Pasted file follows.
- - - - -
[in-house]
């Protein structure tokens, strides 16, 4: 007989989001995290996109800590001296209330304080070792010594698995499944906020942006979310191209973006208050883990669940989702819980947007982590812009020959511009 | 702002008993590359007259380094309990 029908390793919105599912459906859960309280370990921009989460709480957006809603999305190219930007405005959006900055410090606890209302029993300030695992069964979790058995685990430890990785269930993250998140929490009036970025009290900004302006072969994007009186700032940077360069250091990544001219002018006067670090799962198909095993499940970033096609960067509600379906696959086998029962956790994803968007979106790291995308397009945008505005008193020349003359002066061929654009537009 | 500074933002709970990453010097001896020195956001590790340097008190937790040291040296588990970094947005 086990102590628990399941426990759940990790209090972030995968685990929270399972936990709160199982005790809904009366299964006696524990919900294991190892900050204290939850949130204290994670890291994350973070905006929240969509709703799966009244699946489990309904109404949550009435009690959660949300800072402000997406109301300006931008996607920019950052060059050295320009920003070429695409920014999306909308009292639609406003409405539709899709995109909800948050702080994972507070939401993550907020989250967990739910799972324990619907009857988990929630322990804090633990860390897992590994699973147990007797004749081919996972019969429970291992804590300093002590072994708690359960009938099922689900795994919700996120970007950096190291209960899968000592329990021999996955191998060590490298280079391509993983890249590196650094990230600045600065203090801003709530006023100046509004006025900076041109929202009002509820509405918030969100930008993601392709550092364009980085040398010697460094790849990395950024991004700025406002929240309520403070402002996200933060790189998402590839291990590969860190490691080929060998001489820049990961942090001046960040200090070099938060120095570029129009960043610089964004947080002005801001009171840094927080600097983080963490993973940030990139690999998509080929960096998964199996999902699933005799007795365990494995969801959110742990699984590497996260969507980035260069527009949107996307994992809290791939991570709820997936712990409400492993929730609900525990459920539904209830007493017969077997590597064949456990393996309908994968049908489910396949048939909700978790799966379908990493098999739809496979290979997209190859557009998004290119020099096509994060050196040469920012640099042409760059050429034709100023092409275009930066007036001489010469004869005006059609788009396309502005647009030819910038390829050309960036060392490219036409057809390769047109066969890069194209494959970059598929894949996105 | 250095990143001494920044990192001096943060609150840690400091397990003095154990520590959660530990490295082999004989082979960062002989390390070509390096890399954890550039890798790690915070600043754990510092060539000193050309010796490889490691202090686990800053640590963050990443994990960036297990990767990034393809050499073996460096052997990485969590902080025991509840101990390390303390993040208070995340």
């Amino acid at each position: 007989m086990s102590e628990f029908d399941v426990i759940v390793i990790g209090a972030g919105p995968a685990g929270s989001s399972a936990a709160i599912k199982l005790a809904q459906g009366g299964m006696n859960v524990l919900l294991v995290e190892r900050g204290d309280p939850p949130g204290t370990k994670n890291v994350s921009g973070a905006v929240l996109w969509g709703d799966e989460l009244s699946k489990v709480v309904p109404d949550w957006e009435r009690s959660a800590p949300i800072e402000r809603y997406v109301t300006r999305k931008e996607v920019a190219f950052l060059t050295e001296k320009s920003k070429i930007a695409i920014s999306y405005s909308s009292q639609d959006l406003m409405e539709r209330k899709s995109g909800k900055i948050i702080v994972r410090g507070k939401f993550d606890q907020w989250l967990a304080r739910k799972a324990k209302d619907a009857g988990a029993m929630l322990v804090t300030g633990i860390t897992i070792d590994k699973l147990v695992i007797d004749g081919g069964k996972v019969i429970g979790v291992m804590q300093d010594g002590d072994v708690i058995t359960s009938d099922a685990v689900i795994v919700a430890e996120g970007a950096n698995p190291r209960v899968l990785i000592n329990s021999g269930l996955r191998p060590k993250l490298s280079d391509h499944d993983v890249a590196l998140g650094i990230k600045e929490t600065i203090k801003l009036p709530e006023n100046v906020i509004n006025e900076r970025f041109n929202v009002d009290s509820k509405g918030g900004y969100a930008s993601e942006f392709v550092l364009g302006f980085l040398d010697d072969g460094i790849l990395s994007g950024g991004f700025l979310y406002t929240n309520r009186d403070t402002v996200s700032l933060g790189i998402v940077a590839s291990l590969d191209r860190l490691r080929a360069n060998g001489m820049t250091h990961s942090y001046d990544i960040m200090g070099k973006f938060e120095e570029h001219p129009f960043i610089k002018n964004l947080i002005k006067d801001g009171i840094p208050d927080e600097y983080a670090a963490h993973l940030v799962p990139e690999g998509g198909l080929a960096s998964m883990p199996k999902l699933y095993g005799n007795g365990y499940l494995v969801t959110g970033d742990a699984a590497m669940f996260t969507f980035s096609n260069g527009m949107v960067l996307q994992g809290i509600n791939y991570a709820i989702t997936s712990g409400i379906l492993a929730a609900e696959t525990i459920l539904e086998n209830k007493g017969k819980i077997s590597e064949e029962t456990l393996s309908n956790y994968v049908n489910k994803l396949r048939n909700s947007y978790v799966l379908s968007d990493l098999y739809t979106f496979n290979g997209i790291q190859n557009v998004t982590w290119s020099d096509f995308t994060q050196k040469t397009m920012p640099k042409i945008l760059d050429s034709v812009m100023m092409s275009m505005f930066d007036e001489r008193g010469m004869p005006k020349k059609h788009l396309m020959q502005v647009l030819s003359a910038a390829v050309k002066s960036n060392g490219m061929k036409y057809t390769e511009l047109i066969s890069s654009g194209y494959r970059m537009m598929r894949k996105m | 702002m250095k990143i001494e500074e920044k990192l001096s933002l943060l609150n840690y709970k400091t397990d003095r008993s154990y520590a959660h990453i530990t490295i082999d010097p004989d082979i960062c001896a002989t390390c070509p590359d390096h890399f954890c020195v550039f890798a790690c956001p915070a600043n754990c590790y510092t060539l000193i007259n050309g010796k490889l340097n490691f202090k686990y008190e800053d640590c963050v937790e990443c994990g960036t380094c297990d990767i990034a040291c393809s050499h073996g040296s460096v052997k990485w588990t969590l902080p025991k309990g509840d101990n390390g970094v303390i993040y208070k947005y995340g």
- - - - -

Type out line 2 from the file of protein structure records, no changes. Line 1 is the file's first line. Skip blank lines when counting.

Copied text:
């Protein structure tokens, strides 16, 4: 007989989001995290996109800590001296209330304080070792010594698995499944906020942006979310191209973006208050883990669940989702819980947007982590812009020959511009 | 702002008993590359007259380094309990 029908390793919105599912459906859960309280370990921009989460709480957006809603999305190219930007405005959006900055410090606890209302029993300030695992069964979790058995685990430890990785269930993250998140929490009036970025009290900004302006072969994007009186700032940077360069250091990544001219002018006067670090799962198909095993499940970033096609960067509600379906696959086998029962956790994803968007979106790291995308397009945008505005008193020349003359002066061929654009537009 | 500074933002709970990453010097001896020195956001590790340097008190937790040291040296588990970094947005 086990102590628990399941426990759940990790209090972030995968685990929270399972936990709160199982005790809904009366299964006696524990919900294991190892900050204290939850949130204290994670890291994350973070905006929240969509709703799966009244699946489990309904109404949550009435009690959660949300800072402000997406109301300006931008996607920019950052060059050295320009920003070429695409920014999306909308009292639609406003409405539709899709995109909800948050702080994972507070939401993550907020989250967990739910799972324990619907009857988990929630322990804090633990860390897992590994699973147990007797004749081919996972019969429970291992804590300093002590072994708690359960009938099922689900795994919700996120970007950096190291209960899968000592329990021999996955191998060590490298280079391509993983890249590196650094990230600045600065203090801003709530006023100046509004006025900076041109929202009002509820509405918030969100930008993601392709550092364009980085040398010697460094790849990395950024991004700025406002929240309520403070402002996200933060790189998402590839291990590969860190490691080929060998001489820049990961942090001046960040200090070099938060120095570029129009960043610089964004947080002005801001009171840094927080600097983080963490993973940030990139690999998509080929960096998964199996999902699933005799007795365990494995969801959110742990699984590497996260969507980035260069527009949107996307994992809290791939991570709820997936712990409400492993929730609900525990459920539904209830007493017969077997590597064949456990393996309908994968049908489910396949048939909700978790799966379908990493098999739809496979290979997209190859557009998004290119020099096509994060050196040469920012640099042409760059050429034709100023092409275009930066007036001489010469004869005006059609788009396309502005647009030819910038390829050309960036060392490219036409057809390769047109066969890069194209494959970059598929894949996105 | 250095990143001494920044990192001096943060609150840690400091397990003095154990520590959660530990490295082999004989082979960062002989390390070509390096890399954890550039890798790690915070600043754990510092060539000193050309010796490889490691202090686990800053640590963050990443994990960036297990990767990034393809050499073996460096052997990485969590902080025991509840101990390390303390993040208070995340």